Isn’t everyone shocked and alarmed?

Can you imagine a world without birds? I don’t know about you but that gives me the willies. In fact I recall a moment while walking in our neighborhood when I realized there were no bird sounds. It was the eeriest feeling. I went out every morning listening specifically for a chirp or a call. What a relief when I finally heard one.

Conjuring a world without birds is a thing I don’t dare imagine, like the death of a child. Their fate is our own.

Joel Sartore Photographer

Can you picture 3 billion birds?

So, while writing this post, I realized that I wanted to show you what losing 3 billion birds looks like. Can you picture it? I can’t. If I had to explain to my 7-year-old niece what a loss of 3 billion birds looks like what would I show her?

I couldn’t find anything but this piece, Drowning in plastic: Visualising the world’s addiction to plastic bottles by Reuters came to mind.

It is insane to see the relationship of plastic bottles to iconic structures like the Eiffel Tower.

1.3 billion bottles. “Every day the equivalent of a bottle pile half the size of the Eiffel Tower in Paris is sold around the world.” Reuters

Would the story have greater impact and meaning among non-bird experts and fans if there was a way to see scale; a tasteful rendering and relationship of the number of birds to something familiar like the Statue of Liberty or covering an area the size of Texas or ?

I’m thinking yes. Do I have an exact solution? No, but I’d love to explore it some time in the future. In the meantime, I’m going to continue to help conservation efforts and take every day I see birds (even those pesky Starlings) as a gift.


Project Pitch: The Poetry of Anne Sexton

Today we pitch our project proposals.

Time limit: 3 minutes.

Writing poems, my quiet place.

I signed up for a poetry class during summer break while an undergrad at The University of the Arts (UARTs) pursuing my BFA in Photography. I had no idea what I was getting into but I went with it. The experience turned out to be one of the unexpected “bests” of my life. That summer was also the year I learned, in great detail what happened to my grandfather , a man I never knew because someone decided to take his life long before I was ever imagined.

Writing poems gave my anger and loss (can you mourn someone you never knew?) a place to rest. It was also the first time I recited a poem in public. Granted, it was a room of my classmates but for someone who honestly prefers to sit in the audience, this was big. Huge.

Transformations was my introduction to Anne Sexton.

It’s been awhile since I’ve read her poems and this idea of a project has been a wonderful way to reacquaint myself with her and her work. It’s been, well, decades. Does her work resonate with me now as it did then? I believe this project will be an emotional journey as much as it is a learning experience. What will I discover?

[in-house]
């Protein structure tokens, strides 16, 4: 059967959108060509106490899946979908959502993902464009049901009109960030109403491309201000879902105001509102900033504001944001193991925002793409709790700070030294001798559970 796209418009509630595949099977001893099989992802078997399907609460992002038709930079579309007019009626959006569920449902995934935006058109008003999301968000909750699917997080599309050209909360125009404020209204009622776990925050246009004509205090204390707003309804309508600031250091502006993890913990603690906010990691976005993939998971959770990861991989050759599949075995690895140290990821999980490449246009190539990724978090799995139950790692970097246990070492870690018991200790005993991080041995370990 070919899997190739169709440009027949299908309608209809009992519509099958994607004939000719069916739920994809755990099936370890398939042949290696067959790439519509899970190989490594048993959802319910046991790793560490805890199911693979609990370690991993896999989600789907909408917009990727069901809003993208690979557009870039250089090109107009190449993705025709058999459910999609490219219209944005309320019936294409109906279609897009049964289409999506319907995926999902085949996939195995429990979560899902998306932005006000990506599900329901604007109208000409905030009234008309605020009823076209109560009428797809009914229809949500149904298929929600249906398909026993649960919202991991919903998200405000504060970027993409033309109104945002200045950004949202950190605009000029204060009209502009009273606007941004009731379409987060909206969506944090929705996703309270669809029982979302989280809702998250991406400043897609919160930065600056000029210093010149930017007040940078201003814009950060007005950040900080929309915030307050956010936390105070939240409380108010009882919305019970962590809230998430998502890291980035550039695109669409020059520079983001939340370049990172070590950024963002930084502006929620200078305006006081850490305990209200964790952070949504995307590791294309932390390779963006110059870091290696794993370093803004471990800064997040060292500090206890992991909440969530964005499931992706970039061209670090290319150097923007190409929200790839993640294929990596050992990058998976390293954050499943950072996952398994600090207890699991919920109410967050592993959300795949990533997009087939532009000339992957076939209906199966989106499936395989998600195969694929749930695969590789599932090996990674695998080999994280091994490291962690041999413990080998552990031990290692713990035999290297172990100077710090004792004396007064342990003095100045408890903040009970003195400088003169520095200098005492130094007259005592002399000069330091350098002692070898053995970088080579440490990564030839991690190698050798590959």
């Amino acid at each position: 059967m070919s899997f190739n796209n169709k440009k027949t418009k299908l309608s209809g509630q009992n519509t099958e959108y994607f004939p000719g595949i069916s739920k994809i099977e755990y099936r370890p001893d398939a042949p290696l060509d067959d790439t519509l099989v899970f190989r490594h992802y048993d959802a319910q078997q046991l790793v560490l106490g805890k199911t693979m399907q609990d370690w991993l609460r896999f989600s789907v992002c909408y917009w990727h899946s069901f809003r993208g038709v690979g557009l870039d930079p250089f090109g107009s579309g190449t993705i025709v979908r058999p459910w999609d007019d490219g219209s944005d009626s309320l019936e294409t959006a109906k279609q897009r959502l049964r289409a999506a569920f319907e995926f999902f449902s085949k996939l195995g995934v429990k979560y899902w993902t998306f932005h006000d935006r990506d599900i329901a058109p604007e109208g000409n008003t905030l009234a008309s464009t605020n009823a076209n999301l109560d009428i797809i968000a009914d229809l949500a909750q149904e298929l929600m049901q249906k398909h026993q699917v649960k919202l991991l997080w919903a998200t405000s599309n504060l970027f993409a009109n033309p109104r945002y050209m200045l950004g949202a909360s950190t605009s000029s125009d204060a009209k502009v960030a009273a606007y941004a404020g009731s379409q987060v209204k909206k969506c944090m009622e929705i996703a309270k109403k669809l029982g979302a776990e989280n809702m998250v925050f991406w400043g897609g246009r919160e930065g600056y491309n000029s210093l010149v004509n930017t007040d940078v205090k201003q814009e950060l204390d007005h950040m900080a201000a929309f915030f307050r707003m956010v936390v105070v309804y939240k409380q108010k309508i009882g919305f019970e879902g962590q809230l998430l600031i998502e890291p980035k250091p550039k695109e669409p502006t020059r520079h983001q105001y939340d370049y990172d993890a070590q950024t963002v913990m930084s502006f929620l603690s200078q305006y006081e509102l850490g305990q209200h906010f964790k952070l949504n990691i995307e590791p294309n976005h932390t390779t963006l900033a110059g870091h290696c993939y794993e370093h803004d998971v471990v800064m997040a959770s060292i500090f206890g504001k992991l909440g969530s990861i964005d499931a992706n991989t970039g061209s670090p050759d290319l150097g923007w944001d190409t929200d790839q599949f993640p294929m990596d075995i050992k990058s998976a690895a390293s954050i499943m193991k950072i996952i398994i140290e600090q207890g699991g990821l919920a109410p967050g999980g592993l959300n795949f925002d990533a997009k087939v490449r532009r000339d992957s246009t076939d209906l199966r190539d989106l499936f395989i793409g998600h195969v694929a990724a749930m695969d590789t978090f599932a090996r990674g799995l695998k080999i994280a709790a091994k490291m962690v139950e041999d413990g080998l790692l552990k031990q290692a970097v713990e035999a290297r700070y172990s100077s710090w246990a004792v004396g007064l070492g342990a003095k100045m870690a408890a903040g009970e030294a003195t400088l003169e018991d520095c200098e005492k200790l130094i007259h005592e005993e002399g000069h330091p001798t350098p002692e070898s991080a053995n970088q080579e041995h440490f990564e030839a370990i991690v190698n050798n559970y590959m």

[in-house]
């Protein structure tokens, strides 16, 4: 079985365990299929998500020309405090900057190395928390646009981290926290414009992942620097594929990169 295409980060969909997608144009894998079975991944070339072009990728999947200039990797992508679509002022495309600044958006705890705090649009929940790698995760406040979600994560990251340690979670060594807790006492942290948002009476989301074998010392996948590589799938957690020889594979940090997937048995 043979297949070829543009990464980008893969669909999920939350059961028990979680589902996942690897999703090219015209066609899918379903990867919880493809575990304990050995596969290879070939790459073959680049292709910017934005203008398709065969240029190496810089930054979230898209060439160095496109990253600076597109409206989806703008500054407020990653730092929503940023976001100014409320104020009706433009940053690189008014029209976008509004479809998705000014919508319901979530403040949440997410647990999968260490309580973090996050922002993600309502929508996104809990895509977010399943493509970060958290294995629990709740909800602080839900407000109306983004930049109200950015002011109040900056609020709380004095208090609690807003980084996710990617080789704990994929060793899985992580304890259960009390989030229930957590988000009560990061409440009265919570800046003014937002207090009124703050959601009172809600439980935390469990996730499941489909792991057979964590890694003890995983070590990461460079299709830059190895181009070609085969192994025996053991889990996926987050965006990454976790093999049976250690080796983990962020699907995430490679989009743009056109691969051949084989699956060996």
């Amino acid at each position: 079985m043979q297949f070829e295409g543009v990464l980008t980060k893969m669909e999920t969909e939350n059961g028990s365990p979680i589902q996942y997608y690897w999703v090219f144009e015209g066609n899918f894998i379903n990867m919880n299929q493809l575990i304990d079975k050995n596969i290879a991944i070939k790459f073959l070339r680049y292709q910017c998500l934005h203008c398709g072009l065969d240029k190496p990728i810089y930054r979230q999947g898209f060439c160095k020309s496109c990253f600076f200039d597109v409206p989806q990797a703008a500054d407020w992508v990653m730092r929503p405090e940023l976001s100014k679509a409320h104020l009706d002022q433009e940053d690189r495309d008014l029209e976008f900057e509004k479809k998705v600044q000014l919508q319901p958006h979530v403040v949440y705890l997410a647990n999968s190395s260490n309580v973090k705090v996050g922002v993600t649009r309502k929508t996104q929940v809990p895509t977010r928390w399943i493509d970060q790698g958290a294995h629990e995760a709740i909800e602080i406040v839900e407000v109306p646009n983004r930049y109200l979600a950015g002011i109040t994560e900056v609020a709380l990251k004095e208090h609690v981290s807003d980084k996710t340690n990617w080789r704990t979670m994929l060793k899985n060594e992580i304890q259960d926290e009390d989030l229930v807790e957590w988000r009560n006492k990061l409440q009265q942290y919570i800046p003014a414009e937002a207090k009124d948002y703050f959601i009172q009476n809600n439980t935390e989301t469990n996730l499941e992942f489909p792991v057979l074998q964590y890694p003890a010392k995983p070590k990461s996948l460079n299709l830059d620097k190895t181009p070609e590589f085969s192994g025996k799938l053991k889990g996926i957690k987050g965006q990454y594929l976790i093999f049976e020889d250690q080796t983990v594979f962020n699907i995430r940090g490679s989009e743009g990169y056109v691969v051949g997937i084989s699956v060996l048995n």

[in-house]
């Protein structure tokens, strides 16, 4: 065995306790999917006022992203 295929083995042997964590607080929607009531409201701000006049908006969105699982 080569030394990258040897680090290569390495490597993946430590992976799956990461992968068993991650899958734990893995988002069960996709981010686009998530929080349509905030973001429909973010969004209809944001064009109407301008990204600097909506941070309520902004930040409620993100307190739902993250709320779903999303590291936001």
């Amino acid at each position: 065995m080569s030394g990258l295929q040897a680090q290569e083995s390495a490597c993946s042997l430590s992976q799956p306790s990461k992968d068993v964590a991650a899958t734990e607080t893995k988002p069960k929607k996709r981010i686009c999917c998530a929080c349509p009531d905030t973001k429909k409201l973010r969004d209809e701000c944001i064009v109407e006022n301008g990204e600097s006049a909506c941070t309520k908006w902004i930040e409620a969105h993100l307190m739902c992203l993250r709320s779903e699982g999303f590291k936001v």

I’m proposing a visualization that slightly petrifies me.

I tweeted last night that I’m already in the “dark swamp of despair”.

Self-learning: Python, D3, scraping data, build a corpus… oh my.

Blogs, tweets, StackOverflow, GitHub, Codecademy, Lynda … you name it, I’m searching for “How to …” often.

  • Learning python: New jargon. Decisions about IDEs. Pandas… they aren’t cute black and white furry animals?
  • Learning how to properly analyze and clean text data: Pre-processing? Does my data need to be organized in a csv file or like a massive dump in a txt file? Looking for tutorials on how to prep text with Jupyter notebook) Soooo many questions.
  • Learning D3 is not going to be easy though I am hopeful Amelia Wattenberger’s book, Full Stack D3 and Data Visualization will be a huge help. (She is based in Rochester, NY – cool.)

Some classmates have suggested that I use R instead of Python. I’ve gone back and forth on this. Maybe I’m crazy but I prefer to learn Python because it seems a language that crosses many disciplines for many applications. Then, there’s the fact that python was named in honor of Monty Python’s Flying Circus!

Part of this is also recognizing that I know what is good but my abilities to execute are far below what it probably takes to meet my own expectations. Ira Glass has something to say about this and I’m trying to find some comfort. One would think familiarity of this mind space would make it easier each time. But no…

Still, I have some bright sides.

Mindy McAdams, a data journalism professor at the University of Florida was helpful in getting me setup with Python. I didn’t know it at the time but miniconda was the right way to go and given the number of IDE options, I’m so glad I went with Jupyter Notebook. (Seriously Mindy I cannot thank you enough.)

The bright side wouldn’t be complete without mad props to Lenny Martinez, one of UM Interactive Media’s data journalism professors. His positivity is all goodness when I feel like I’m drowning.

And, to end on a positive note, I do know how to install packages and I know kernals and cells, virtual environments and I’m not afraid of Terminal so much anymore. Not bad. Perhaps I need to just get over the fear that I’ll break something if I type incorrect syntax and also not worry so much about creating a properly formatted text file.

Ah, the “known knowns, known unknowns, and unknown unknowns”.